Colombian Protesters Win Over Health Reform
Colombian lawmakers voted against a health system overhaul bill Wednesday, giving protesters another victory after 20 days of street demonstrations that have left dozens dead and forced the government to retreat on tax reform.
Health Minister Fernando Ruiz defended the proposal, saying it would give the health care system the tools needed to deal with emergencies like the coronavirus pandemic, which has infected more than 3 million people in the South American country and caused 82,000 deaths.
Critics of the bill said it could lead to health care monopolies by strengthening the role of private “health promotion companies,” which administer resources and contract services, and by allowing mergers in some cases of private health providers with public hospitals. It would have also increased focus on disease prevention.
The people’s struggle in the streets against years and years of injustice has achieved the shelving of a reform that would have destroyed health as a right and commercialized it even more in favor of a few leftist Sen. Alexander López stated on Twitter after the vote by Senate and House of Representatives committees.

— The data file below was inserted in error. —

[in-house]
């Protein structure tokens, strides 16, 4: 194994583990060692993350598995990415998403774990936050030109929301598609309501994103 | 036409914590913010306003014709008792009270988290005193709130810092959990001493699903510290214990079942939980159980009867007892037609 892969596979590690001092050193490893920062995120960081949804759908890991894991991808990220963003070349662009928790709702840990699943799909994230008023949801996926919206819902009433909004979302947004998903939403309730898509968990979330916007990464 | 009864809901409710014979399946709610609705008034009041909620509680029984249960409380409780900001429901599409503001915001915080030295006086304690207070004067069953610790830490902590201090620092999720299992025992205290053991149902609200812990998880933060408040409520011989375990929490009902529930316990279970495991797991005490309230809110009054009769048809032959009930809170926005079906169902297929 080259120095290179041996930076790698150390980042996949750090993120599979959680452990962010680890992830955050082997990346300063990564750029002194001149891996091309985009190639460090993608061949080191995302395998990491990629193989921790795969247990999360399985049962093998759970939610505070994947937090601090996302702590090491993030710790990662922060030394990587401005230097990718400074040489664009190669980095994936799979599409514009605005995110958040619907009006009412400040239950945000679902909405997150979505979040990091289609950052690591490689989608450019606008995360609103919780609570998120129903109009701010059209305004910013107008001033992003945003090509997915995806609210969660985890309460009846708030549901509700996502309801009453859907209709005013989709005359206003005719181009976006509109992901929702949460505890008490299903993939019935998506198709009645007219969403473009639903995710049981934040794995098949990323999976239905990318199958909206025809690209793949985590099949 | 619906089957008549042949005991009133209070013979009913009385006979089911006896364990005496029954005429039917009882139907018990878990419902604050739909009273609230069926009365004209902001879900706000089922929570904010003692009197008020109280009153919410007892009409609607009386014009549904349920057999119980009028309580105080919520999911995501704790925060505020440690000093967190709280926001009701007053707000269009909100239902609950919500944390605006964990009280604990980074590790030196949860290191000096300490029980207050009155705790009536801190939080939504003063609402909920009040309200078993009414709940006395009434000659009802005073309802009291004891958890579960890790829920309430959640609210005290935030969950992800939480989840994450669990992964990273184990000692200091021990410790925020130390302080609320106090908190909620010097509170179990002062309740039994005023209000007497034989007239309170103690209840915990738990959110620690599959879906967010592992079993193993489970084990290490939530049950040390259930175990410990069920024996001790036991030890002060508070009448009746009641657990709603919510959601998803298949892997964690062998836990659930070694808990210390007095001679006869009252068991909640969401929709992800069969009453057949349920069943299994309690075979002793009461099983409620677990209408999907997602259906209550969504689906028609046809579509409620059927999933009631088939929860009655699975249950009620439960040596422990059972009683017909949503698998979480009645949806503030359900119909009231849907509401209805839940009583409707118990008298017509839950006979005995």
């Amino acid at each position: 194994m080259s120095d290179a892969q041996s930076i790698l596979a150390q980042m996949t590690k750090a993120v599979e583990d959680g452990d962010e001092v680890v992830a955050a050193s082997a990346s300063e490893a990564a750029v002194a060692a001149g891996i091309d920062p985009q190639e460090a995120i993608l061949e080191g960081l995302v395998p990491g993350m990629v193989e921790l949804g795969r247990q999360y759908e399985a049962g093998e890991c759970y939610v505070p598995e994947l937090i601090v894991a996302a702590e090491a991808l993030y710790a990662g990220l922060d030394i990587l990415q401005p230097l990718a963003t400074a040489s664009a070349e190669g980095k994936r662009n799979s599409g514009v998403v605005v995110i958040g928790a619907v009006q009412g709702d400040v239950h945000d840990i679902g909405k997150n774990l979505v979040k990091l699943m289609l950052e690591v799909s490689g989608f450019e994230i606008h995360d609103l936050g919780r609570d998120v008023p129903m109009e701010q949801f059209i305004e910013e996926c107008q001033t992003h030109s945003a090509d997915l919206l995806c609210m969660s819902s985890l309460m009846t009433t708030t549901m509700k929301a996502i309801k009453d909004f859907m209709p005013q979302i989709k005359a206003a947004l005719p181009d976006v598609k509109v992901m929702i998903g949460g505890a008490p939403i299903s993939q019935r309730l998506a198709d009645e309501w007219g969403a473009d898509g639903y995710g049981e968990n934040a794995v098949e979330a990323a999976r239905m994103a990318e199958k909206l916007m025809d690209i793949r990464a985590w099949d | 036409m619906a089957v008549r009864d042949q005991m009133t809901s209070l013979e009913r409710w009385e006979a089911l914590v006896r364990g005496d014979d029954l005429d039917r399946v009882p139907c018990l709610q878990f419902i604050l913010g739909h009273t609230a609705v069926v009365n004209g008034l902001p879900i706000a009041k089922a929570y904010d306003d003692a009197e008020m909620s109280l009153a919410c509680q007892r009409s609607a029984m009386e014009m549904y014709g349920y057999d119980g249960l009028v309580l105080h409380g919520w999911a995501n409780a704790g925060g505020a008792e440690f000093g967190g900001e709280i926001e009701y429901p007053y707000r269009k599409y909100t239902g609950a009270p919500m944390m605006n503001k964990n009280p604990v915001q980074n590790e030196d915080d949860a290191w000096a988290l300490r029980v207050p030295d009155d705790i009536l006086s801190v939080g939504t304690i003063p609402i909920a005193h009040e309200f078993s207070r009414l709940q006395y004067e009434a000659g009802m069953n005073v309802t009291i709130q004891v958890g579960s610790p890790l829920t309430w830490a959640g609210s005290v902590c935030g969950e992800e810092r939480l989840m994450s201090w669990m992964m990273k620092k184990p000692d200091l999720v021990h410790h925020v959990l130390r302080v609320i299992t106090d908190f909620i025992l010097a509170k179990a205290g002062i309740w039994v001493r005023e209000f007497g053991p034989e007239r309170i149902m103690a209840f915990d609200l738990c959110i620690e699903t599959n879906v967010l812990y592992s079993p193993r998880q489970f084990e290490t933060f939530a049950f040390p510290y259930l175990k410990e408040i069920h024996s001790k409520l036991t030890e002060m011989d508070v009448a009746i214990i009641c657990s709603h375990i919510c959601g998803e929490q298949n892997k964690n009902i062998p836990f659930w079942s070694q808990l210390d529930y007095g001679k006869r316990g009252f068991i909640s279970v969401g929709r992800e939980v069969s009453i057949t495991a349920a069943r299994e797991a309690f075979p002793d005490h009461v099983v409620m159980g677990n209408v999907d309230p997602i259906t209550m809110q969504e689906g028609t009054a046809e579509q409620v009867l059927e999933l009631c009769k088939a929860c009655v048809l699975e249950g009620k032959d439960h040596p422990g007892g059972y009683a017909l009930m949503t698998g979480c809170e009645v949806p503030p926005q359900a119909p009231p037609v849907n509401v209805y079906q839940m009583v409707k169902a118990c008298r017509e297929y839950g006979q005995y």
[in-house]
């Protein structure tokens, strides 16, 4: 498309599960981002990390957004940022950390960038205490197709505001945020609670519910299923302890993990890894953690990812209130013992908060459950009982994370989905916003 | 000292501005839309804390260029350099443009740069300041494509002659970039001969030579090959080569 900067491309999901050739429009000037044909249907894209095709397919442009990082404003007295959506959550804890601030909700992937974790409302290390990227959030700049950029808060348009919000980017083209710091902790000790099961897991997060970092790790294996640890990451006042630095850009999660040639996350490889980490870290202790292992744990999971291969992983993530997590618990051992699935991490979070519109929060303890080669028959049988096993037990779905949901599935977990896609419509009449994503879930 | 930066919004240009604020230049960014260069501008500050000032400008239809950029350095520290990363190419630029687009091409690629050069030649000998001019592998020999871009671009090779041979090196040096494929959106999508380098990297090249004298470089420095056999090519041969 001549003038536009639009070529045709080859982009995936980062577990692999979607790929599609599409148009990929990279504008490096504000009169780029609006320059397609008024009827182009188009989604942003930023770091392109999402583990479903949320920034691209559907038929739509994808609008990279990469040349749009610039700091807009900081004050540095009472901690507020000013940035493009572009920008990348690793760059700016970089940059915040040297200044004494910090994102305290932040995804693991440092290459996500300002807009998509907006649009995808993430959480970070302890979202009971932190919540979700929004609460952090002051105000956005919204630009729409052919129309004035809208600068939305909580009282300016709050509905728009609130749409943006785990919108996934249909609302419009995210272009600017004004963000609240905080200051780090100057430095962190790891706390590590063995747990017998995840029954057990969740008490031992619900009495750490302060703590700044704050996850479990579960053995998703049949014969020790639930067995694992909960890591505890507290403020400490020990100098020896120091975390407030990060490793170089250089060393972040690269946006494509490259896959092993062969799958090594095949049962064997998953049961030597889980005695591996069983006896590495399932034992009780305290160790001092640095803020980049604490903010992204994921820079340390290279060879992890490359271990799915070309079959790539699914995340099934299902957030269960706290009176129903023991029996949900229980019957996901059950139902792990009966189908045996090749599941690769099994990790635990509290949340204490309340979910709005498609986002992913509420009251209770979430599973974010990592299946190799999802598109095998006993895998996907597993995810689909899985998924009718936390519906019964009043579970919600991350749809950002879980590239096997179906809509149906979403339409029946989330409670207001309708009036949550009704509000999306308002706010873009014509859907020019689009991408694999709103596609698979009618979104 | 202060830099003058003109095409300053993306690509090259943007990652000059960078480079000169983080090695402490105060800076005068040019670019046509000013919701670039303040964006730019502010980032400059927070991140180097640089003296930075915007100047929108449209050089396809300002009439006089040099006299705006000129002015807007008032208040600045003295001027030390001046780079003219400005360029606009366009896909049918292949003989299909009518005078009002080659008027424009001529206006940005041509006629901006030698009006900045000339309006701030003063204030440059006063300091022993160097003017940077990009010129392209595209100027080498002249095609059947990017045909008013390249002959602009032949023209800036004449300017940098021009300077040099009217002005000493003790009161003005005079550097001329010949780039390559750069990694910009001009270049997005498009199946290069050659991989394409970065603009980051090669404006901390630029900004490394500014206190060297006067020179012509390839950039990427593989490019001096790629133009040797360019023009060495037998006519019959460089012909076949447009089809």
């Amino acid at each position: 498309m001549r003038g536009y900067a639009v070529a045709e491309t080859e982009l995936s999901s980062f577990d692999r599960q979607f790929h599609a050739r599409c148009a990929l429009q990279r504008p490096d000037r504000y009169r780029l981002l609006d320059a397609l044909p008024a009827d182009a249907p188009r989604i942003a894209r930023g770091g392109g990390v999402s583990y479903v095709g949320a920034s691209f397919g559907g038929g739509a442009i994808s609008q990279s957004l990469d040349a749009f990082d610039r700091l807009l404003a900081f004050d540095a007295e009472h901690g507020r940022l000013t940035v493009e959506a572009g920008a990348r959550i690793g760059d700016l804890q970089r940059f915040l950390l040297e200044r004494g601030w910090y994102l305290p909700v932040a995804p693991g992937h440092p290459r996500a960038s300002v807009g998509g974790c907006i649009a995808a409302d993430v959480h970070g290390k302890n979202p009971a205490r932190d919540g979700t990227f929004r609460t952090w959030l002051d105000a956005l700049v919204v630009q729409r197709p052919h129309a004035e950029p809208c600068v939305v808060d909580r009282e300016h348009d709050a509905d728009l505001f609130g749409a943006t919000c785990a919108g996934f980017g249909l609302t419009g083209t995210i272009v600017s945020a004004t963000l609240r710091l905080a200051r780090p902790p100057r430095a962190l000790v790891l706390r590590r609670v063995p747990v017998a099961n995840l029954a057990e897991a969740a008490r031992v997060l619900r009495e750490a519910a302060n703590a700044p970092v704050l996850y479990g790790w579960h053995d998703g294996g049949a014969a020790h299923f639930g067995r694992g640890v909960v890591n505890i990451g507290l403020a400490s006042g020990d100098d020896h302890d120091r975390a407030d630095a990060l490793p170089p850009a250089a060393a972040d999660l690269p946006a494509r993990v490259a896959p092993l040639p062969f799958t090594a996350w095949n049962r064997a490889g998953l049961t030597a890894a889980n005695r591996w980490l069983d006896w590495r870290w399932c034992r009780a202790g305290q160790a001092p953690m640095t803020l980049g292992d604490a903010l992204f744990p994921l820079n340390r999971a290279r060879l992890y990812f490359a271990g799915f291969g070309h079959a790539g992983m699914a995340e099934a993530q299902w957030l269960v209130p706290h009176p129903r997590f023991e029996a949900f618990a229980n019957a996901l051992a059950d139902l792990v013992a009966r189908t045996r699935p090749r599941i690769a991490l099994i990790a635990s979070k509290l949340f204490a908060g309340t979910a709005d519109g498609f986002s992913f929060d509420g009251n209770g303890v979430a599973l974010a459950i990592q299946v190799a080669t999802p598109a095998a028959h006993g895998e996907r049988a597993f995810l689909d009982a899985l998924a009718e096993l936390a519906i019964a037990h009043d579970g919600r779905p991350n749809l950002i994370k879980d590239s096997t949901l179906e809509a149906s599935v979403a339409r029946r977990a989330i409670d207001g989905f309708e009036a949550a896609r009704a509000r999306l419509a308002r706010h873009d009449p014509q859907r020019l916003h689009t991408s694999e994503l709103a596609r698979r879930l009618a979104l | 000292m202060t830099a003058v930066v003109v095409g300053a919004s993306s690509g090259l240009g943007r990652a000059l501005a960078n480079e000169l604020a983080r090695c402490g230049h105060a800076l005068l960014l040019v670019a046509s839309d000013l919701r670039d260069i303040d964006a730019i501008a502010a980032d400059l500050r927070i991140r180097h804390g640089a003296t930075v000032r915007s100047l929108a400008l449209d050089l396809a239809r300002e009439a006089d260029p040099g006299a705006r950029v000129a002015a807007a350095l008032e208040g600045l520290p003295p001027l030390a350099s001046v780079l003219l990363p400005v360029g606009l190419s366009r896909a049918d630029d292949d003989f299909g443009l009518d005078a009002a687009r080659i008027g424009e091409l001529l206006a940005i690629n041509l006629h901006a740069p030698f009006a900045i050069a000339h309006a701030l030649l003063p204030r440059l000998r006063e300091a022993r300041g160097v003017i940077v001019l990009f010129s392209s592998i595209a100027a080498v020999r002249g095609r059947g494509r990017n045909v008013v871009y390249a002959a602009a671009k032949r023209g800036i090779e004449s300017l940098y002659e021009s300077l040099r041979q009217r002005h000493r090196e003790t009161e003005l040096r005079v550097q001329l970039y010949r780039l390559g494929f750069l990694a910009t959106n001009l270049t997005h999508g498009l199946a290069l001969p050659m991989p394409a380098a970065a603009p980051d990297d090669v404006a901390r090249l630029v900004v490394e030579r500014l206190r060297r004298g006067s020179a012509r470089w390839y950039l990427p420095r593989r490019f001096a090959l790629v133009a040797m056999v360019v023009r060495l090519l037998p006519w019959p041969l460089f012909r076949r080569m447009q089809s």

The protests began with anger over a now-withdrawn tax restructuring that would have raised levies during the pandemic. Demonstrators later expanded their demands to include less inequality, an end to police violence and the withdrawal of the health measure.
Hundreds of people marched Wednesday in the capital, Bogota, with protesters heading to the iconic Plaza Bolivia, where the country’s Congress and the Palace of Justice are. For life and peace, stop the massacre, said one sign. Hundreds also demonstrated peacefully in the cities of Medellin, Cali, Villavicencio, Bucaramanga and Cucuta.
Today the youth, the university students, all of us together, are in the streets demanding a change in the country’s model, which protects industry, so there is employment for the youth, said Mr. Hami Gómez, a student leader at National University of Colombia.